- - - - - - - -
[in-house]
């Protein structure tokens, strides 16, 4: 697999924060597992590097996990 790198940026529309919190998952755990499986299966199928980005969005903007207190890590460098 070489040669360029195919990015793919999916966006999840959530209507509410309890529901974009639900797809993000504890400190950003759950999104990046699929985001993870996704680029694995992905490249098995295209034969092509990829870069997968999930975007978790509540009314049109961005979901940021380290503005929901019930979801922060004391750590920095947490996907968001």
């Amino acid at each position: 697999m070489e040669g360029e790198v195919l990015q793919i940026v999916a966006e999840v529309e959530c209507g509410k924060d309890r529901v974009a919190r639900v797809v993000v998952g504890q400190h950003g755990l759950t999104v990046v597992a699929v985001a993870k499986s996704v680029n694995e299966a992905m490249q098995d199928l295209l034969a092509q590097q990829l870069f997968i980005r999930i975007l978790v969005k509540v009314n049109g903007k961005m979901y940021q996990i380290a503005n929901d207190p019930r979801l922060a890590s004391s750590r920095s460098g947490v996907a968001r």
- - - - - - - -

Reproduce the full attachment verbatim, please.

[in-house]
């Protein structure tokens, strides 16, 4: 697999924060597992590097996990 790198940026529309919190998952755990499986299966199928980005969005903007207190890590460098 070489040669360029195919990015793919999916966006999840959530209507509410309890529901974009639900797809993000504890400190950003759950999104990046699929985001993870996704680029694995992905490249098995295209034969092509990829870069997968999930975007978790509540009314049109961005979901940021380290503005929901019930979801922060004391750590920095947490996907968001």
């Amino acid at each position: 697999m070489e040669g360029e790198v195919l990015q793919i940026v999916a966006e999840v529309e959530c209507g509410k924060d309890r529901v974009a919190r639900v797809v993000v998952g504890q400190h950003g755990l759950t999104v990046v597992a699929v985001a993870k499986s996704v680029n694995e299966a992905m490249q098995d199928l295209l034969a092509q590097q990829l870069f997968i980005r999930i975007l978790v969005k509540v009314n049109g903007k961005m979901y940021q996990i380290a503005n929901d207190p019930r979801l922060a890590s004391s750590r920095s460098g947490v996907a968001r």